I have a couple of thoughts which I’ll share, but it will also help if you can tell us what temperature you are maintaining, and if you have aerated these batches. Also, is the energizer you are using one that looks like tan colored powder?
If you did not aerate, that really prevents the yeast from multiplying enough to have smooth fermentation. If you have not aerated, I would do so now (carefully, you don’t want a MEA - mead eruption accident).
Secondly, your yeast are under nourished (even though K1V is not a nutrient hog by any means). You have given them less than 150 ppm nitrogen, and they will do better as a general rule if you give them 200+. At this point, I would use a tan-powder energizer and I’d add 2 grams per gallon along with the aeration.
Thirdly, and I suspect most importantly, the pH of you mead may have dropped too low. When you add a bunch of citric acid to bring the must pH down, it often allows the pH to drop even lower when the yeast start secreting organic acids. I would suggest checking the pH with a calibrated meter. If you find it is below 3.2 it is probably contributing to the slow down. The tan-colored yeast energizers often raise the pH a little, and adding it might get this fermentation going again, but if the pH remains low after the energizer is added, you may need some potassium bicarbonate (calcium carbonate will work, but not as well) to bring the pH back up to around 3.4 or so.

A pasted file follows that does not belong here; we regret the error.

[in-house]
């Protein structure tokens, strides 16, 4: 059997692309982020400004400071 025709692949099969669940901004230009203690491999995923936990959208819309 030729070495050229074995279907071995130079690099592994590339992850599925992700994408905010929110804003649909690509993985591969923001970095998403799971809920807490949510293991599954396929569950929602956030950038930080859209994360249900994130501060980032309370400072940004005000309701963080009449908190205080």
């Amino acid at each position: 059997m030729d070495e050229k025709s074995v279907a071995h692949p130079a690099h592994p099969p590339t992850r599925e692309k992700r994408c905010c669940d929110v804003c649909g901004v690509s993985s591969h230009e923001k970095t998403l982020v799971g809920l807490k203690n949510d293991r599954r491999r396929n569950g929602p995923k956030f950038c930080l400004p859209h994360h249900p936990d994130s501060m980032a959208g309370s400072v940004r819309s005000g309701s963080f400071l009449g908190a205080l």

By the way, for future batches, you may want to hold off on acid additions until after the fermentation is complete, and then add to taste. Measuring TA is problematic in meads because the principal acid is gluconic and a large portion is in the form of gluconolactone which is not acidic in flavor, but which will convert to acid and throw off you TA measurement as you add NaOH. Meads to need to be driven to a TA number, and trying often leads to overly acidic meads that are not nearly as good. Going by taste works much much better.
Also, if you use sulfites, you don’t need lysozyme as the sulfites can suppress bacteria. However, your mead is in not danger of MLF since meads don’t contain malic acid in any appreciable amounts (unless you are adding acid blend, or fruit with malic acid)
Endeavor to persevere!